A lot or a little?
The parents' guide to what's in this movie.
What parents need to know
Parents need to know that this biopic about Waris Dirie -- who was born into a Somalian desert tribe, then ran away from an arranged marriage as a young teen and made her way to London, where she became a world-famous supermodel -- deals with mature themes and subject matter, though in a dignified manner. Of particular note is the film's focus on female genital mutilation, a common ritual in east Africa that Dirie endured as a young child; the mutilation isn't shown on screen, but there are screams and blood. Expect some drinking and swearing (including "f--k" and "s--t"), and some violent moments (including attempted rape).
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What's the story?
Before Waris Dirie (Liya Kebede) became a world-renowned supermodel, she was a terrified young girl from a nomadic tribe in Somalia who ran away to escape an arranged marriage. DESERT FLOWER is based on Dirie’s amazing real-life journey and shows how an impoverished refugee in London was discovered by a photographer (Timothy Spall) and became a fashion sensation. The film also focuses on female genital mutilation, a sadly common ritual in east Africa that Dirie was forced to endure at the age of 3. She was one of the first to publicly discuss this dangerous tradition and has helped draw the world’s attention to a custom that subjugates millions of women around the world.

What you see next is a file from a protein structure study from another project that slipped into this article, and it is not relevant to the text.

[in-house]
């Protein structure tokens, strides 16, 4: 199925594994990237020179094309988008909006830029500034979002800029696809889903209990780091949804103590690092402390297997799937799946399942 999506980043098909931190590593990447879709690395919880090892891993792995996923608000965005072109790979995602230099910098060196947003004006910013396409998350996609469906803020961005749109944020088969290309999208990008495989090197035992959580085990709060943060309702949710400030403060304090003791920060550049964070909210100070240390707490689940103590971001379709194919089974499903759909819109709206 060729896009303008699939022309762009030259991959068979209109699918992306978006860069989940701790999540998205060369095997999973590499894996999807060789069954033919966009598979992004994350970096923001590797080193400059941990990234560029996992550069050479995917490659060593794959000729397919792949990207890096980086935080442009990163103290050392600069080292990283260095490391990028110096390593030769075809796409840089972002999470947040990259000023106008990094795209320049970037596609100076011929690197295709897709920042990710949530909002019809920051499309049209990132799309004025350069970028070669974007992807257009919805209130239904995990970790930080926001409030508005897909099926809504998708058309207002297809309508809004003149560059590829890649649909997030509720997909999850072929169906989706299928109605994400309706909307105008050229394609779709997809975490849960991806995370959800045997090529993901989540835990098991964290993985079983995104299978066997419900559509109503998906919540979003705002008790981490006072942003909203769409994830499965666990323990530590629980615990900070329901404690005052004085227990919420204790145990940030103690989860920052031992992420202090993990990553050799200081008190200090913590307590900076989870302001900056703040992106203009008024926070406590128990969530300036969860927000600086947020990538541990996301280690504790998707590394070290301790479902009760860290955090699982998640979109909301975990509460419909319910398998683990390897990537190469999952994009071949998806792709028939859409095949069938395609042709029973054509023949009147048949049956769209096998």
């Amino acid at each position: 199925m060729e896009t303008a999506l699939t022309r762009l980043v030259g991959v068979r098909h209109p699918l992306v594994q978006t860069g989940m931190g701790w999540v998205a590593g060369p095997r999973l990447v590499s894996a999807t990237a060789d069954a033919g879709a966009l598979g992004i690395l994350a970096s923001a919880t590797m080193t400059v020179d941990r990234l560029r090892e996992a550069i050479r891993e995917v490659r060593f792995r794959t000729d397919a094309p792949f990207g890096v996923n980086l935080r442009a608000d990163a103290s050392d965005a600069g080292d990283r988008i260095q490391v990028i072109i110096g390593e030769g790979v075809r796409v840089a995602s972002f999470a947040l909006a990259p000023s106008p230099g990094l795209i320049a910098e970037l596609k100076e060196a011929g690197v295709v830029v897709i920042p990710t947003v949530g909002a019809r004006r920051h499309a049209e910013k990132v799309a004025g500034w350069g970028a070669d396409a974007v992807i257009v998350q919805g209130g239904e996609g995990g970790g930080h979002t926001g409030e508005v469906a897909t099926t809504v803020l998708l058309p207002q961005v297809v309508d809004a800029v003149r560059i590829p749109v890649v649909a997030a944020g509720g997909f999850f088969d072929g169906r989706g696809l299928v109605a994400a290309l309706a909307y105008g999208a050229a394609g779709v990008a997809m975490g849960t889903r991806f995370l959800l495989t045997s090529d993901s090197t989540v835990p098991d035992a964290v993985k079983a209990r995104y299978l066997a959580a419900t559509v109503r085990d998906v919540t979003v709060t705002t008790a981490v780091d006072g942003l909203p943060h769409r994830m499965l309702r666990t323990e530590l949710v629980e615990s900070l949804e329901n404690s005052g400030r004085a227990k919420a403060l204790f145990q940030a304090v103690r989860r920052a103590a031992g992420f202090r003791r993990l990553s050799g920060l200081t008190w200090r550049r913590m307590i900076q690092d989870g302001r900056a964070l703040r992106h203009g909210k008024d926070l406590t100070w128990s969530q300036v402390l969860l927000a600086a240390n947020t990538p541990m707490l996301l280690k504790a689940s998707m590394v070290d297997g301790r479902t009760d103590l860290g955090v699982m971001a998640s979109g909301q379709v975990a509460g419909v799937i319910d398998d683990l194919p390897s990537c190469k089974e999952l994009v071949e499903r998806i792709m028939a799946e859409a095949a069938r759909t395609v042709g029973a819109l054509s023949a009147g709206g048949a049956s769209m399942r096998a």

Is it any good?
Desert Flower is an important movie, but not a great one. Dirie’s life-story is inspiring, her experiences as young girl are tragic, and her ability to speak out against a custom that has long been hidden is impressive. But the movie feels like a string of scenes stitched together, and they sometimes lack narrative structure. The film certainly has an important message, but it tries too hard to make its point. Although we feel for the character because of what she’s done, that's despite of the way her story is told rather than because of it.
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